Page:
When calculating a Relative Value Unit (RVU), it’s easy to become overwhelmed by the math. However, if you can look beyond the calculations, you’ll find that the RVU is actually a good barometer of practice efficiency and patient complexity—and it can provide helpful insights into performance, says Andy Swanson, vice president of consulting services at the Medical Group Management Association (MGMA).
In this article, we’ll explain how to calculate an RVU and describe how RVUs can benefit physicians working in independent private practice.
Calculating an RVU
An RVU represents the total of three component RVUs, each of which is adjusted based on the geographic location in which a physician practices. The three component RVUs are:
- Physician work RVU, including the time and clinical skill necessary to treat a patient during an encounter.
- Practice expense RVU, including labor costs as well as expenses for building space, equipment, and office supplies.
- Professional liability insurance expense RVU, including the cost of malpractice insurance premiums.
The Centers for Medicare & Medicaid Services (CMS) adds each geographically-adjusted component RVU to arrive at a total RVU for every CPT code. The agency then multiplies the total RVU by the Medicare Conversion Factor, a national value that converts the RVU into a dollar amount. In 2017, the conversion factor is $35.89.
Consider the following example that compares RVUs for codes 99211 and 99214 for a physician practicing in Manhattan, NY.
To calculate his or her total RVU for code 99211, add the following geographically-adjusted component RVUs together:
(Work RVU [0.18] x 1.057) + (Practice expense RVU [0.38] x 1.165) + (Malpractice RVU [0.01] x 1.518)
Thus, the total RVU for code 99211 is 0.4632.
To calculate his or her total RVU for code 99214, add the following geographically-adjusted component RVUs together:
(Work RVU [1.50] x 1.057) + (Practice expense RVU [1.43] x 1.165) + (Malpractice RVU [0.10] x 1.518).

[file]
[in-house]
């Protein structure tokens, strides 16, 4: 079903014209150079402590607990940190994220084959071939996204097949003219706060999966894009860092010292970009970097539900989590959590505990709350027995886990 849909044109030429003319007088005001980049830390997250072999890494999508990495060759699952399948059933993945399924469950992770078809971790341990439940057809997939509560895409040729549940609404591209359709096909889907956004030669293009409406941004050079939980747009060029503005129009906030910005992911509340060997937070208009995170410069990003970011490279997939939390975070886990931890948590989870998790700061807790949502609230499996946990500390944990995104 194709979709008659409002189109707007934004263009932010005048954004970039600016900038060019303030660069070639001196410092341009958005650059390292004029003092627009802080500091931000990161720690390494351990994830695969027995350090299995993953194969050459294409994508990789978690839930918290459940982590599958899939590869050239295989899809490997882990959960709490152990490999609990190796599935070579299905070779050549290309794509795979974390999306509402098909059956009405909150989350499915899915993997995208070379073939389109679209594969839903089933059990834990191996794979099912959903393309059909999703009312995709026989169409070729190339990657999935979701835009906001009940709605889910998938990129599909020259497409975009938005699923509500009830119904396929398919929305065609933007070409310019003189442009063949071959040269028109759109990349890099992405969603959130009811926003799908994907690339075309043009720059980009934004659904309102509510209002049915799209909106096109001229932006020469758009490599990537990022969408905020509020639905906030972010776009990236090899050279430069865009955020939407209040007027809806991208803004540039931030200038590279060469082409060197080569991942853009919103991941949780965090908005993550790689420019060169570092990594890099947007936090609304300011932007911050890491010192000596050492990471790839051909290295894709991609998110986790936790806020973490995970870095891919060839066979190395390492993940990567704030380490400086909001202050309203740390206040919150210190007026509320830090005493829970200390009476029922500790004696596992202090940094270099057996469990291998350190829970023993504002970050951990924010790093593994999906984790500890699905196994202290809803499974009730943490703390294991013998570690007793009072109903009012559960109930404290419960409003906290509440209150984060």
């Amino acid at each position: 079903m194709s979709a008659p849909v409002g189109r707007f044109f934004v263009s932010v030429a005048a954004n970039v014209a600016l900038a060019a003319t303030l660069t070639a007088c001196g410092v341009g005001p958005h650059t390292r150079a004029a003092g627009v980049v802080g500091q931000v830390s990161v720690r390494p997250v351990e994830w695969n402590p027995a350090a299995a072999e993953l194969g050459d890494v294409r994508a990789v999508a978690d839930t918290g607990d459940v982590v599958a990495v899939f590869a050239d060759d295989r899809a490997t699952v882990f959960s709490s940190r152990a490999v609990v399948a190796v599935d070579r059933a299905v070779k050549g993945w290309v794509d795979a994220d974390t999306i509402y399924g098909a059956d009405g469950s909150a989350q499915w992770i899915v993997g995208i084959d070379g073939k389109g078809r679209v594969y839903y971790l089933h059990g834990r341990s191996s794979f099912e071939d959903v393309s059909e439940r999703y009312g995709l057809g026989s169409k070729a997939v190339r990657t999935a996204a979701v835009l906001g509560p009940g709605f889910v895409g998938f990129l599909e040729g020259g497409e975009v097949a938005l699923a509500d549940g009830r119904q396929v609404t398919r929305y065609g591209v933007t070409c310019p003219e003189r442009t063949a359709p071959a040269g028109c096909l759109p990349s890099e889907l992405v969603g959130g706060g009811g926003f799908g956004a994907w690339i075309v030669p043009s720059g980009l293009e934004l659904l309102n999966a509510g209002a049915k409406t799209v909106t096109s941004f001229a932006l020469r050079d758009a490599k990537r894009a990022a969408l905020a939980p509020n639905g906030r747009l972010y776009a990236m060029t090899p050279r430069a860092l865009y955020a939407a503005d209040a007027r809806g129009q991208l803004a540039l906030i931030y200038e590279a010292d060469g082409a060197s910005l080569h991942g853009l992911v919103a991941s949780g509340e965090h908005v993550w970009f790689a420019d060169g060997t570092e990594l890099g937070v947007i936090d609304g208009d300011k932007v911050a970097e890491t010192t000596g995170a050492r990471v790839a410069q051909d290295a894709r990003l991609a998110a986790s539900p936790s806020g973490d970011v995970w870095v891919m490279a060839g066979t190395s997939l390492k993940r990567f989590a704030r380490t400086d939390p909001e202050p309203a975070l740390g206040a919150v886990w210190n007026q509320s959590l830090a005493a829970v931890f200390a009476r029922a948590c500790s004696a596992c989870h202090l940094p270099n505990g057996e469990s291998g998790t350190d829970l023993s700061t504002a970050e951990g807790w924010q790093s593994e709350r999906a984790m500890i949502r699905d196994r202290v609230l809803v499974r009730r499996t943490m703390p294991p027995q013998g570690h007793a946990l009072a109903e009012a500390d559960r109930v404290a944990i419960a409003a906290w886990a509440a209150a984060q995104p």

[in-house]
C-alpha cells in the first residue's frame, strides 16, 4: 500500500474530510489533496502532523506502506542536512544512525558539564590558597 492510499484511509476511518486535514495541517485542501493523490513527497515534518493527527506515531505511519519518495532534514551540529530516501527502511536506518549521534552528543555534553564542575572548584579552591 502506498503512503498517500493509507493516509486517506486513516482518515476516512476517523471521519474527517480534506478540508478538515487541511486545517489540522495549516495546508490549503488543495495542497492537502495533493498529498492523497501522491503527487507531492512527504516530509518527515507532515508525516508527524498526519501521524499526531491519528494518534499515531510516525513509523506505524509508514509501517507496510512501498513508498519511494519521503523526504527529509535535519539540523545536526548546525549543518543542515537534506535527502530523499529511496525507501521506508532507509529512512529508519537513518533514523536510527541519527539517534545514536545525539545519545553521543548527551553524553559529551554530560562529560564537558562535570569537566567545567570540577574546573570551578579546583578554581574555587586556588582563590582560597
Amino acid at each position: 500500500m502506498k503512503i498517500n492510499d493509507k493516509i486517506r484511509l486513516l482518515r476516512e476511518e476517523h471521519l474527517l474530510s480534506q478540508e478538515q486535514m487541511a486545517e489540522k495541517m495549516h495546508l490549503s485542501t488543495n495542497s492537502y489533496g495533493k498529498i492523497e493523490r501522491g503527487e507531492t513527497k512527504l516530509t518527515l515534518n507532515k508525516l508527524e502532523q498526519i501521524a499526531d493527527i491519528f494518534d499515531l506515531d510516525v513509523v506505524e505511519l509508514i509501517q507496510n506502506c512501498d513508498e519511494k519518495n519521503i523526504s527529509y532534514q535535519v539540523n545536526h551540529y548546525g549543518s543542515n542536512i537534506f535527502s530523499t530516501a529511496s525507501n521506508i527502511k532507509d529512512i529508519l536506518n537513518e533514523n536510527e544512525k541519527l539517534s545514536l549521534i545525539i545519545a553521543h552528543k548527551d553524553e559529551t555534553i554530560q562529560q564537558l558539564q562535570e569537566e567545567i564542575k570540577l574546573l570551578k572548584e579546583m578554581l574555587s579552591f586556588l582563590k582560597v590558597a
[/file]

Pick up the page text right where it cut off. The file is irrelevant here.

Thus, the total RVU for code 99214 is 3.4033, which makes sense given the fact that code 99214 denotes a more complex patient.
Unfortunately, it’s a tedious process to calculate RVUs for every code that a physician bills. Instead, Swanson says to focus on your top 10 high-volume codes. Determine the RVU for each code, and use your total RVUs as an approximation for your performance as compared with national benchmarks.
Why RVUs matter for independent physicians
Independent physicians may not pay too much attention to RVUs because they’re usually more relevant in arrangements where physicians are employed directly by hospitals, health systems, or groups. That’s because a physician’s base salary usually requires a minimum number of work RVUs.
Yet there are three important reasons why physicians working in independent private practices should have a general idea of the number of RVUs they generate, says Swanson.
- A physician wants to grow his or her practice. If your RVUs are low compared to national benchmark data—but your patient volume is high—chances are likely that you must take a closer look at practice efficiency in an effort to expand the practice. If your RVUs are already high, you may need to think about hiring additional physicians or mid-level providers who can increase the patient volume even more.
- A physician wants to merge his or her practice with that of another physician. RVUs should be a part of the discussion, says Swanson. How many RVUs does each physician generate, and what is expected so both individuals pull their own weight?
- A physician wants a hospital or health system to purchase the practice. Once a physician is employed by the hospital, he or she will probably be paid based on RVUs, says Swanson. In addition, the total RVUs is a metric that helps hospitals understand the volume and level of patient care that physicians typically provide in a day, week, or month—information that’s helpful as hospitals decide whether to move forward with the acquisition, he adds.
RVUs and payment reform
In a value-based payment model, payers are less interested in individual productivity and more interested in population health management. Yet RVUs will remain important because they are a “metric that everyone can wrap their arms around,” says Swanson.
“RVUs are important. I think we’ve over-emphasized their importance over the past 10 years because of their alignment with compensation, but that doesn’t mean that it’s not an important metric to examine your productivity and how effective you are in delivering patient care,” he says. “They hold a purpose even if they diminish in compensation alignment due to population health management and risk-based payment models.”